According to a survey by the University of Constance, 56% of those asked would in future like to be able to work – at least in part – from home. The figures are based on employees who have been working actively from their home workplace since March and who correspond, as regards age and gender, to the average of the German working population.
Although working in a mainly isolated state within one’s own four walls cannot replace the sociable environment of an office filled with colleagues, and although a lively interaction and exchange of ideas are largely absent, almost 50% of those asked admitted that they worked more effectively and productively from their home workplace.
“Mobile working”, as this new method of working from home is called, has proven to be surprisingly successful and some companies, such as Siemens AG, want to deploy the home workplace as a company standard in future. The Siemens Board has decided that more than half of its workers worldwide will work from home on two to three days a week in future. “Some of the prejudices against mobile working have just simply disappeared”, says Jochen Wallisch, a leading Siemens manager in the HR area.
The new work affects more than 140,000 employees of the group in over 125 locations in 43 countries and will be implemented with immediate effect. “This is a further development of our corporate culture”, explains Siemens boss Roland Busch. He explains that this type of work is connected with a different leadership style – oriented towards results, not to presence in the office.
According to another study by the Center for European Economic Research, several companies in Germany want to continue the home workplace concept in future. Before the pandemic, it was only in every fourth company in the manufacturing industry that employees worked regularly from home, for example. Now it’s almost 50% – and after the crisis, around 37% of companies are planning to retain their home workplaces.
In the information management sector – the ITC sector, media service providers and information technology – the figures are even higher. Before the crisis, each second company was deploying employees working from home, and almost two-thirds of companies want to continue to use mobile working from home in the future. For the purposes of the study, 1765 companies in Europe, each with at least five employees were surveyed.
Despite this, the disadvantages of home workplaces are not inconsiderable and are well known. Particularly for parents, some of whom are suffering enormously from the double burden of work and childcare as a result of schools being closed. And then of course the danger exists that the communication between colleagues can worsen and that company loyalty and connections can break down. These are important reasons for not abolishing the office altogether, experts say. According to a survey by the Fraunhofer Institute in Sankt Augustin, the number of contact persons in the crisis has dropped – of the more than 2000 interviewees in large companies, employees previously had contact with 10 to 15 colleagues, while from the home workplace, they now only have contact with between five and nine.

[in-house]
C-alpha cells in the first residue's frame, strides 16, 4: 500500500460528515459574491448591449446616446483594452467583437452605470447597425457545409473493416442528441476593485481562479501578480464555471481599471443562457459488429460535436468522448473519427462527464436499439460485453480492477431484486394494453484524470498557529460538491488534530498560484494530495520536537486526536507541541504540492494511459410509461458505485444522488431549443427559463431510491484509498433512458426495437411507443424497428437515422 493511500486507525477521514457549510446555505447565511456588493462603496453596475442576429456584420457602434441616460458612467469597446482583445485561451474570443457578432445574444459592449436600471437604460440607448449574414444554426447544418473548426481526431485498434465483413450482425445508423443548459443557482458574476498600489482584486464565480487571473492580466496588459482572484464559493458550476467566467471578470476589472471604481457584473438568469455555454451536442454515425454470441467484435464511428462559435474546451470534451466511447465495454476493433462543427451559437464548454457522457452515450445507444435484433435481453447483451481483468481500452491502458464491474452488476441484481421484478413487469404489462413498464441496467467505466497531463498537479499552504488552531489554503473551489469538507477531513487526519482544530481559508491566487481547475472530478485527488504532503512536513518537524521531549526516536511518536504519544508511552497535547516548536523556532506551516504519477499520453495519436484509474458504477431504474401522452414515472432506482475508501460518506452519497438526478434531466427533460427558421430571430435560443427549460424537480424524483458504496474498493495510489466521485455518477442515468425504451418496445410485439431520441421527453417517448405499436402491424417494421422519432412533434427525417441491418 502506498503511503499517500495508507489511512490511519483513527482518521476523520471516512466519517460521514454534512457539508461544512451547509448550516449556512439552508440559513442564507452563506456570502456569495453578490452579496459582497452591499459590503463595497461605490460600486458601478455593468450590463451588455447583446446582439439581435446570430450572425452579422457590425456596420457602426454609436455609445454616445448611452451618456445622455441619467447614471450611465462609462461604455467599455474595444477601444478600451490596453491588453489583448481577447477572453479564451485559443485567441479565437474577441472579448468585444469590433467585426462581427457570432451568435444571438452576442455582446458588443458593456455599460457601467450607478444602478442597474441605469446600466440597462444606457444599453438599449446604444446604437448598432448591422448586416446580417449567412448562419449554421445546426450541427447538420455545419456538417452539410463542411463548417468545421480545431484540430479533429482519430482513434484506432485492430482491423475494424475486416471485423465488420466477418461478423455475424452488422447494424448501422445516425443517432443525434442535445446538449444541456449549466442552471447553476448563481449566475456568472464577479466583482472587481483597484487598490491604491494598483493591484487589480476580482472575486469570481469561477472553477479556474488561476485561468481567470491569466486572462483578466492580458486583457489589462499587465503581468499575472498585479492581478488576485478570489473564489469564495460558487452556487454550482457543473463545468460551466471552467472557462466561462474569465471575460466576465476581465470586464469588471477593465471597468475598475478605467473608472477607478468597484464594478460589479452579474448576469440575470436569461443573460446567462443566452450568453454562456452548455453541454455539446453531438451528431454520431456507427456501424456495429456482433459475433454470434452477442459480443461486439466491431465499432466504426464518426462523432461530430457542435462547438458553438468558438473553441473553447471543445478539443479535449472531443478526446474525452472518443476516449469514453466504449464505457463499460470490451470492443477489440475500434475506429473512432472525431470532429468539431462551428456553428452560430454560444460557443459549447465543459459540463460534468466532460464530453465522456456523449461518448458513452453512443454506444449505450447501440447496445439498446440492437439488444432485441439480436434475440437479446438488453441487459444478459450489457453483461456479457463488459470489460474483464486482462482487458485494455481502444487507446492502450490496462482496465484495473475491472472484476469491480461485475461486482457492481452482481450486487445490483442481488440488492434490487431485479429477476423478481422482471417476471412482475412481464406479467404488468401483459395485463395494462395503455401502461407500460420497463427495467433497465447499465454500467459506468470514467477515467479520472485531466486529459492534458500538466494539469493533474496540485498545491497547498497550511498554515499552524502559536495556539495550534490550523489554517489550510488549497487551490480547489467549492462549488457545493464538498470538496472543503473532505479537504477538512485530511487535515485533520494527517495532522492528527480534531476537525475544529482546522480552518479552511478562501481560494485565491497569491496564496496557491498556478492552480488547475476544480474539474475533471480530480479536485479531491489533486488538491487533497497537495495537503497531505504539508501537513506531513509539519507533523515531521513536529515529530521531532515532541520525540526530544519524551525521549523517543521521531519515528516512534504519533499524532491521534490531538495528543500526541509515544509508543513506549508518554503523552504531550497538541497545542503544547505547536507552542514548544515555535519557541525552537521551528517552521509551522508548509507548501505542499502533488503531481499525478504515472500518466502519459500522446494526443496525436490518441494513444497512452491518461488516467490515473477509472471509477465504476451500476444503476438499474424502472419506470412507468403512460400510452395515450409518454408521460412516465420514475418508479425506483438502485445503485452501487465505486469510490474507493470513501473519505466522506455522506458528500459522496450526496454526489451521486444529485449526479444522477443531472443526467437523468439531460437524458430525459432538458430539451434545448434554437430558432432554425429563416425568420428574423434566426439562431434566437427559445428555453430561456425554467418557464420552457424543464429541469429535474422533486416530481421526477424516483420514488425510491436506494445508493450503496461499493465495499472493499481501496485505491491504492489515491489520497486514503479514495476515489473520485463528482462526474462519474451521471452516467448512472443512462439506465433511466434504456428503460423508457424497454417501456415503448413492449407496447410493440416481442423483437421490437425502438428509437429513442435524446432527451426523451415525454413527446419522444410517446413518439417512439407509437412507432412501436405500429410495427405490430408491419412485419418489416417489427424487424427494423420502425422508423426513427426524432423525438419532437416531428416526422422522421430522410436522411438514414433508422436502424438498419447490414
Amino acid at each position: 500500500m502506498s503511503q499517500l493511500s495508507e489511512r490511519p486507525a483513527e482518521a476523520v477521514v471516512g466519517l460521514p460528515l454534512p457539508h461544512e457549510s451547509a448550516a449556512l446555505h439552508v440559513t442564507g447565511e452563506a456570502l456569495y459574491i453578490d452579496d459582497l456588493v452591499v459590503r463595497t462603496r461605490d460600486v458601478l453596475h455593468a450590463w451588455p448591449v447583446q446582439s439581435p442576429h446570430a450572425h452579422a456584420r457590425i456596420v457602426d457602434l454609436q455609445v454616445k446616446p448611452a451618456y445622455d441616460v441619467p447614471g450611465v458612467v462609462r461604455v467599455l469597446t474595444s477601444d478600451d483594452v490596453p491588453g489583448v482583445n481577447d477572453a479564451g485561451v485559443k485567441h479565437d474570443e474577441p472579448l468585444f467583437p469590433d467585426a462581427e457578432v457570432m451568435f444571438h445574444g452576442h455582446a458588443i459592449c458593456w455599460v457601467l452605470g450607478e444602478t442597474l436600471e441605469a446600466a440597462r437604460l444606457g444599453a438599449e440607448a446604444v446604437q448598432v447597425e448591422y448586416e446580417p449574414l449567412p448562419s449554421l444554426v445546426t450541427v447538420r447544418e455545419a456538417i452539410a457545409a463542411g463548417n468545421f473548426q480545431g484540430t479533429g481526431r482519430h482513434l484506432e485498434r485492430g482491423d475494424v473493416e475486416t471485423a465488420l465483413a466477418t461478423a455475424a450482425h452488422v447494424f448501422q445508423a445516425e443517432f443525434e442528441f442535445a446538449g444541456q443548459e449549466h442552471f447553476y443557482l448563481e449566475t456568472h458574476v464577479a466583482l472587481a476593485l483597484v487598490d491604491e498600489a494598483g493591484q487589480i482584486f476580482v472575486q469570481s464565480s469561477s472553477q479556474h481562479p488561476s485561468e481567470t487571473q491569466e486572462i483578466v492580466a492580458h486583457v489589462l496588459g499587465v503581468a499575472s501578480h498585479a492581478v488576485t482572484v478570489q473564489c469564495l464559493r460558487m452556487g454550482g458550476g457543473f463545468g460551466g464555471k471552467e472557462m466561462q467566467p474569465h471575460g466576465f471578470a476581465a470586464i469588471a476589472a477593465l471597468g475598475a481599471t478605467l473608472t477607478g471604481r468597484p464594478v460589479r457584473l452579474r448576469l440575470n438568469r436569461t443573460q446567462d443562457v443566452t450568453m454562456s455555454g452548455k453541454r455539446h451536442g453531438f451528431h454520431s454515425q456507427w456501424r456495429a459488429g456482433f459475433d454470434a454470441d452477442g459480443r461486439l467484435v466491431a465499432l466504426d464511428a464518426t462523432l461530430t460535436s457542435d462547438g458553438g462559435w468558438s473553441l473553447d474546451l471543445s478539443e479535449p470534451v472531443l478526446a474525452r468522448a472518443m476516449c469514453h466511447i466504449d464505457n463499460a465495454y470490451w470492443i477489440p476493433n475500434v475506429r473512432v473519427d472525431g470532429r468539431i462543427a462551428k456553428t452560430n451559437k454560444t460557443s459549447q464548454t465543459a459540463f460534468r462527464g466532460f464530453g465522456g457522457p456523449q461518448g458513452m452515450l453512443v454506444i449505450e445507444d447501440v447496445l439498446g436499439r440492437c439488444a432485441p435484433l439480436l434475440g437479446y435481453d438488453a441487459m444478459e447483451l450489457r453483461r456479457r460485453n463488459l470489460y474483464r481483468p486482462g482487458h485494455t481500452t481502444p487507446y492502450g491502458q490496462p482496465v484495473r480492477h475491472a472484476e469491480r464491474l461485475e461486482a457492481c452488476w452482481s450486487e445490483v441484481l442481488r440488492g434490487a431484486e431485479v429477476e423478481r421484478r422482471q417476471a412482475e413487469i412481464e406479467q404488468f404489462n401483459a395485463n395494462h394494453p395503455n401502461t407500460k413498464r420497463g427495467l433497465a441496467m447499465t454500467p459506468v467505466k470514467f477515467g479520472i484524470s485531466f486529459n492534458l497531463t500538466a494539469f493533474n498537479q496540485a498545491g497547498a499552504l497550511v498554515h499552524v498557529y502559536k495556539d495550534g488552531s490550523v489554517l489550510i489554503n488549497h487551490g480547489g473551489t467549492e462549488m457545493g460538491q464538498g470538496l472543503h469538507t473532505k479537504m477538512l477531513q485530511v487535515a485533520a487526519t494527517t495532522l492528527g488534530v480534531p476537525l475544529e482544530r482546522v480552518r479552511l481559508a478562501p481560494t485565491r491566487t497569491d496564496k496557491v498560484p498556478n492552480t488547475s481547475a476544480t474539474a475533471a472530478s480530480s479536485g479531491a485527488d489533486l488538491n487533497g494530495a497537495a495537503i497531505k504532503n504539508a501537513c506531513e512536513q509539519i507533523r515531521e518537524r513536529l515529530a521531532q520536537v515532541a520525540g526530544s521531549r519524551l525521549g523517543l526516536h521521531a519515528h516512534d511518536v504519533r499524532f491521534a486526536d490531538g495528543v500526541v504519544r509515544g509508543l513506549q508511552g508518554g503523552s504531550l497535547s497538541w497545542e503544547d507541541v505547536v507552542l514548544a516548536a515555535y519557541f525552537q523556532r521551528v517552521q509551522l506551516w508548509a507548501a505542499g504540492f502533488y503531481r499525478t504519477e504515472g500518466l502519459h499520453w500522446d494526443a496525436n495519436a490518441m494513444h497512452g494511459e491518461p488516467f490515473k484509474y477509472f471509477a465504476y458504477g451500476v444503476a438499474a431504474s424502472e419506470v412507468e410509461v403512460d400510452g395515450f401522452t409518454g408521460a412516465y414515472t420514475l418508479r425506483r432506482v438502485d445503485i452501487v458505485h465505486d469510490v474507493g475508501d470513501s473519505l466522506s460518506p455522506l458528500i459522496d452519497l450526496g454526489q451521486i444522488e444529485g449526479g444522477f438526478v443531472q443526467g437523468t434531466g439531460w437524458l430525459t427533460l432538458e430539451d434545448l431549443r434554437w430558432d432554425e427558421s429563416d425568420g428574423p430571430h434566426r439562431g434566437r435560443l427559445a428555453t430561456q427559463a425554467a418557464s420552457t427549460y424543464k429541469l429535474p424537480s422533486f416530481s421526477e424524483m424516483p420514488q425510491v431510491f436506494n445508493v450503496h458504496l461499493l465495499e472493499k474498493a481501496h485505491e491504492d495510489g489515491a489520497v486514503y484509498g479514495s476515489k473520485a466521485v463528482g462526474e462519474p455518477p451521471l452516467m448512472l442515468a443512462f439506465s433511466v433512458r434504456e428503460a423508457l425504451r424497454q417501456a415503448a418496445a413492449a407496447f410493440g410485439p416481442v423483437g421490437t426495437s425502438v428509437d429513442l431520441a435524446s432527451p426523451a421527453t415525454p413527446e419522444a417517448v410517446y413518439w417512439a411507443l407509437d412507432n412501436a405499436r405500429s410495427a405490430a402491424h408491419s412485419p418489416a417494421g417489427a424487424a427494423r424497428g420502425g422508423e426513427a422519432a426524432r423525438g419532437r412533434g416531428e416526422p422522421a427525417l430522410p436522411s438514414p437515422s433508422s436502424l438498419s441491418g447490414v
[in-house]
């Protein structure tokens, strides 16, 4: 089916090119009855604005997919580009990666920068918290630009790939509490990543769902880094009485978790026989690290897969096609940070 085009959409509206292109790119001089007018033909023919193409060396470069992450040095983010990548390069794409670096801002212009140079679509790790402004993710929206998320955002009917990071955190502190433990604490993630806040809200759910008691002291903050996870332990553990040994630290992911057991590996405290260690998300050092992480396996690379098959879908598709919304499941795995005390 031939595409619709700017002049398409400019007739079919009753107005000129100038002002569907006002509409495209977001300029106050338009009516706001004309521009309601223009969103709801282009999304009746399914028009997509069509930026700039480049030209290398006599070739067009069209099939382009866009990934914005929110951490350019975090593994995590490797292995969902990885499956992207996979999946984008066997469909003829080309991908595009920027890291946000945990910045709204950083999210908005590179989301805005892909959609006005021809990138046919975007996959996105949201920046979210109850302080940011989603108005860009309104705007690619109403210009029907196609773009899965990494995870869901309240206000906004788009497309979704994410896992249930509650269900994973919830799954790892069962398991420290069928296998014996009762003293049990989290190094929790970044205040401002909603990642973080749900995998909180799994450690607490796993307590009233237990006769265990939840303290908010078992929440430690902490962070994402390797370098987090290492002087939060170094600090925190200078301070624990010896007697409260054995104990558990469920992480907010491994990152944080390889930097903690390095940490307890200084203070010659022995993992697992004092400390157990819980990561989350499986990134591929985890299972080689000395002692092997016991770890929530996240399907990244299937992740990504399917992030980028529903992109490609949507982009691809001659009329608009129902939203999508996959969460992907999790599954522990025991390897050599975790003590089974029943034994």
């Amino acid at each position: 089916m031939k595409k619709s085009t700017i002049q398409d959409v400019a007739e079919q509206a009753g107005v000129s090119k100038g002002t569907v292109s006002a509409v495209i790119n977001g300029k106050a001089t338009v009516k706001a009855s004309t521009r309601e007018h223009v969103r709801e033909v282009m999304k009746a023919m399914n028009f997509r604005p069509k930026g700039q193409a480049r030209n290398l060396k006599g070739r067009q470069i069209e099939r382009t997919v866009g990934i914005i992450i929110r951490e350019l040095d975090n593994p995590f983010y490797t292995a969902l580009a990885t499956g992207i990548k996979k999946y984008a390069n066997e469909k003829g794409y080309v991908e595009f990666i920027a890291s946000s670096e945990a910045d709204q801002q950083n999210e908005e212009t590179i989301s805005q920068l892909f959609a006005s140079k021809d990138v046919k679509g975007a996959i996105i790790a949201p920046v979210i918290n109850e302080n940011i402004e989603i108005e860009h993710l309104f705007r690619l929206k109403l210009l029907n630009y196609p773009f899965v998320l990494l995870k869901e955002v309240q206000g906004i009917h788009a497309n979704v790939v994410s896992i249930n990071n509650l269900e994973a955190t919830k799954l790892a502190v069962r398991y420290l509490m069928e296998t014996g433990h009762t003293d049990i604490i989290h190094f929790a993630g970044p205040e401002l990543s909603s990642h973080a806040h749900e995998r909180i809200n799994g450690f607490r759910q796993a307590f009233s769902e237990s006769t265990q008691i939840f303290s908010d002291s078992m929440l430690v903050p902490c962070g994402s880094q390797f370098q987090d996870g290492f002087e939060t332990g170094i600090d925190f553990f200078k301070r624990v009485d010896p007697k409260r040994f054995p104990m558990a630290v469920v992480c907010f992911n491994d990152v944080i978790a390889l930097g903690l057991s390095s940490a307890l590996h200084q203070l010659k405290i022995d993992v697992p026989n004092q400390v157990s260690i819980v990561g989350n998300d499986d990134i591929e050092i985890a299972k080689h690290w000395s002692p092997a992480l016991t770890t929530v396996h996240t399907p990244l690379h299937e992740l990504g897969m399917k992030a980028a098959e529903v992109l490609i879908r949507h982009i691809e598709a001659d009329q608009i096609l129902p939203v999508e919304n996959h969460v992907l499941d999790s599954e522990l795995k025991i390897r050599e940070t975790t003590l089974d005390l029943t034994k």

A good portion of self-discipline is also required to work within one’s own four walls. As the exchange with colleagues as well as the structure are frequently absent, work processes can actually suffer. While some people forget to take a break and find it hard to separate work and free time, others have difficulty starting work again after a break, as the pressure from outside is no longer there. In addition, the Fraunhofer Institute found that 65% of those asked missed the common breaks – 85% missed the personal exchange, while 66% missed work-related conversation.
In addition, the home workplace must be well equipped. Companies have been investigating the best ergonomic working conditions for decades. Working at the kitchen table or on the couch can thus not remain a permanent situation – and was only intended to be an emergency solution at the start of the crisis. The German Accident Insurance has issued specifications on how a workplace should be equipped – anyone not following these guidelines could be facing tension and back pain.
Dietmar Harhoff is the Director of the Max-Planck-Institute for Innovation and Competition in Munich. “The crisis is helping us with digitization”, he says. “Things are working now that didn’t work before”. Although many people have returned to the office, the number of workers at home workplaces remains very high in comparison with before the crisis. “The intensity and frequency of use are, at almost 40%, way above the 20% of those working from home before Corona”, says Harhoff. The MPI carried out a survey at the beginning of March and another one two months later, at the beginning of June. From this, it became clear that ideally, employees should work two to three times a week from home. “In many cases, physical presence on site is simply necessary”, Harhoff says.
To create optimum conditions in the future, Harhoff believes that companies need to rethink some strategies from both a conceptional and a physical perspective. “Employees must be offered ideal technical options”, explains the Director, “so that they can work from home under the best possible conditions”. At the same time, it is extremely important that management receives instructions on how to be able to lead their teams in the new situation.
Jutta Rump, Director of the Institute for Employment and Employability in Ludwigshafen does not believe either that the 100% home workplace model will prevail. In her opinion, hybrid forms of the model will develop, and “We will not be returning to the old world”.